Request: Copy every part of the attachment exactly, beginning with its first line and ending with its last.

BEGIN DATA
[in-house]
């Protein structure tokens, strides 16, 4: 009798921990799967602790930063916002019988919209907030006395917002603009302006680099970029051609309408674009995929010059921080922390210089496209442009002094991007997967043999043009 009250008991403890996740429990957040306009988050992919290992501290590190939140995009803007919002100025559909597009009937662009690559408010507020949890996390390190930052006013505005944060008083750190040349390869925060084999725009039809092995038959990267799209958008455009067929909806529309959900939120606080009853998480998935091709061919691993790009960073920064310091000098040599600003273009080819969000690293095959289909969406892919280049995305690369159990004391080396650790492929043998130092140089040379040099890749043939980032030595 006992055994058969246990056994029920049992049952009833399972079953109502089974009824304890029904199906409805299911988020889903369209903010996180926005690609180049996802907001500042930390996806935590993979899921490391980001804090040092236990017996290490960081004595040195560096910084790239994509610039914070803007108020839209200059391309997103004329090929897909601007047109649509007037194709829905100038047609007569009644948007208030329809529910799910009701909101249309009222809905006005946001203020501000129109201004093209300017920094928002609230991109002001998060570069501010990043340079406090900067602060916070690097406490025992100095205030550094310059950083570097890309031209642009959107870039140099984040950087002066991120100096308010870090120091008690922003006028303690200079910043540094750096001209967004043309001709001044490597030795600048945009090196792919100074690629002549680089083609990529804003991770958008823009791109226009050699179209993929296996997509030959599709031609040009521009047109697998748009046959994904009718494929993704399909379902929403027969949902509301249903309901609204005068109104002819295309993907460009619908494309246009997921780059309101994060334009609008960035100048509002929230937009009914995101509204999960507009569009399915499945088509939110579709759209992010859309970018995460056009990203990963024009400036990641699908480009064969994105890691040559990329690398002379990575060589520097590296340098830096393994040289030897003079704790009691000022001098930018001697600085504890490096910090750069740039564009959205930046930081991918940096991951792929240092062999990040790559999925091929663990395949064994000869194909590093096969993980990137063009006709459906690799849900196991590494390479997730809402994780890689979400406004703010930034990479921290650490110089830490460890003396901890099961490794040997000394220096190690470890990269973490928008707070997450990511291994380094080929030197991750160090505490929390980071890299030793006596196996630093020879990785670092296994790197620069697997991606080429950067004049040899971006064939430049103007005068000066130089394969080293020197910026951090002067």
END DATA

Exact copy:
[in-house]
């Protein structure tokens, strides 16, 4: 009798921990799967602790930063916002019988919209907030006395917002603009302006680099970029051609309408674009995929010059921080922390210089496209442009002094991007997967043999043009 009250008991403890996740429990957040306009988050992919290992501290590190939140995009803007919002100025559909597009009937662009690559408010507020949890996390390190930052006013505005944060008083750190040349390869925060084999725009039809092995038959990267799209958008455009067929909806529309959900939120606080009853998480998935091709061919691993790009960073920064310091000098040599600003273009080819969000690293095959289909969406892919280049995305690369159990004391080396650790492929043998130092140089040379040099890749043939980032030595 006992055994058969246990056994029920049992049952009833399972079953109502089974009824304890029904199906409805299911988020889903369209903010996180926005690609180049996802907001500042930390996806935590993979899921490391980001804090040092236990017996290490960081004595040195560096910084790239994509610039914070803007108020839209200059391309997103004329090929897909601007047109649509007037194709829905100038047609007569009644948007208030329809529910799910009701909101249309009222809905006005946001203020501000129109201004093209300017920094928002609230991109002001998060570069501010990043340079406090900067602060916070690097406490025992100095205030550094310059950083570097890309031209642009959107870039140099984040950087002066991120100096308010870090120091008690922003006028303690200079910043540094750096001209967004043309001709001044490597030795600048945009090196792919100074690629002549680089083609990529804003991770958008823009791109226009050699179209993929296996997509030959599709031609040009521009047109697998748009046959994904009718494929993704399909379902929403027969949902509301249903309901609204005068109104002819295309993907460009619908494309246009997921780059309101994060334009609008960035100048509002929230937009009914995101509204999960507009569009399915499945088509939110579709759209992010859309970018995460056009990203990963024009400036990641699908480009064969994105890691040559990329690398002379990575060589520097590296340098830096393994040289030897003079704790009691000022001098930018001697600085504890490096910090750069740039564009959205930046930081991918940096991951792929240092062999990040790559999925091929663990395949064994000869194909590093096969993980990137063009006709459906690799849900196991590494390479997730809402994780890689979400406004703010930034990479921290650490110089830490460890003396901890099961490794040997000394220096190690470890990269973490928008707070997450990511291994380094080929030197991750160090505490929390980071890299030793006596196996630093020879990785670092296994790197620069697997991606080429950067004049040899971006064939430049103007005068000066130089394969080293020197910026951090002067």